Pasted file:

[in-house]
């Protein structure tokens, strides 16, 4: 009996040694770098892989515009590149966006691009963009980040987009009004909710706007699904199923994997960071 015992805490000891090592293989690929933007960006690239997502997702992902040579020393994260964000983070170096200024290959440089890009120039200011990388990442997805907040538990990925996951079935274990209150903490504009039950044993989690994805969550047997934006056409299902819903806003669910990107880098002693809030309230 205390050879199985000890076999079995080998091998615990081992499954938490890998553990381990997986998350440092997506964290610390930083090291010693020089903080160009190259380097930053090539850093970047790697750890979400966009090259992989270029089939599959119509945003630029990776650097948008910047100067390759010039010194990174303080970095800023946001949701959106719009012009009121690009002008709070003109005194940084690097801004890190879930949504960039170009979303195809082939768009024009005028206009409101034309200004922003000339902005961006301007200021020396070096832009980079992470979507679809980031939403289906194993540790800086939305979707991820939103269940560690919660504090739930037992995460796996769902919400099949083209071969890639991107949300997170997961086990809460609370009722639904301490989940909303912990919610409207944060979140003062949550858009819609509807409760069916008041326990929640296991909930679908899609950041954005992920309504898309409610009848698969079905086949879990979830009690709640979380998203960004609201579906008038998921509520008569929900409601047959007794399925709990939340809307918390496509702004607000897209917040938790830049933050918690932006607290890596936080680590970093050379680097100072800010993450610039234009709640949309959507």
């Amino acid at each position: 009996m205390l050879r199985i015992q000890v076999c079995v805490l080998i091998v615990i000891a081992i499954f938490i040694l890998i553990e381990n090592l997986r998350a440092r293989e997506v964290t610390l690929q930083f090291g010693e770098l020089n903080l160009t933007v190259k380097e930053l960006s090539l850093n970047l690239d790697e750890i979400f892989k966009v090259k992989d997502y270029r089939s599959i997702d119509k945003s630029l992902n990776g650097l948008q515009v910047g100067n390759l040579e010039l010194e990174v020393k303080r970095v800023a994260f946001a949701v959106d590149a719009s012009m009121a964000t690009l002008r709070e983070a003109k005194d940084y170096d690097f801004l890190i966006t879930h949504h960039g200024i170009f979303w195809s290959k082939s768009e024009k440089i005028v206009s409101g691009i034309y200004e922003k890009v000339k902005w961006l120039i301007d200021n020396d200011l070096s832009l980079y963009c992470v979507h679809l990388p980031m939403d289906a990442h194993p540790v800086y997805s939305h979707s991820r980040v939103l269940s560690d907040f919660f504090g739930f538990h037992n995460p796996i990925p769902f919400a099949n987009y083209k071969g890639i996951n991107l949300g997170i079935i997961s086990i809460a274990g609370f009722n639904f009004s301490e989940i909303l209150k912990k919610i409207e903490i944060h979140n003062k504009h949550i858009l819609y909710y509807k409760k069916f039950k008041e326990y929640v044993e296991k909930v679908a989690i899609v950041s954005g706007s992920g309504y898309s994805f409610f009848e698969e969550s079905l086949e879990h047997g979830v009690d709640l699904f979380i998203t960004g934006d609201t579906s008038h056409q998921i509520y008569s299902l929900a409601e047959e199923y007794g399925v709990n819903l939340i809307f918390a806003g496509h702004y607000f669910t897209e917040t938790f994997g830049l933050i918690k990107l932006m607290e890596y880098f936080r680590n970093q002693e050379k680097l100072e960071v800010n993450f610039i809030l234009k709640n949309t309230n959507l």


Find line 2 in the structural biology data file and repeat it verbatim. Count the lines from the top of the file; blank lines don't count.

């Protein structure tokens, strides 16, 4: 009996040694770098892989515009590149966006691009963009980040987009009004909710706007699904199923994997960071 015992805490000891090592293989690929933007960006690239997502997702992902040579020393994260964000983070170096200024290959440089890009120039200011990388990442997805907040538990990925996951079935274990209150903490504009039950044993989690994805969550047997934006056409299902819903806003669910990107880098002693809030309230 205390050879199985000890076999079995080998091998615990081992499954938490890998553990381990997986998350440092997506964290610390930083090291010693020089903080160009190259380097930053090539850093970047790697750890979400966009090259992989270029089939599959119509945003630029990776650097948008910047100067390759010039010194990174303080970095800023946001949701959106719009012009009121690009002008709070003109005194940084690097801004890190879930949504960039170009979303195809082939768009024009005028206009409101034309200004922003000339902005961006301007200021020396070096832009980079992470979507679809980031939403289906194993540790800086939305979707991820939103269940560690919660504090739930037992995460796996769902919400099949083209071969890639991107949300997170997961086990809460609370009722639904301490989940909303912990919610409207944060979140003062949550858009819609509807409760069916008041326990929640296991909930679908899609950041954005992920309504898309409610009848698969079905086949879990979830009690709640979380998203960004609201579906008038998921509520008569929900409601047959007794399925709990939340809307918390496509702004607000897209917040938790830049933050918690932006607290890596936080680590970093050379680097100072800010993450610039234009709640949309959507």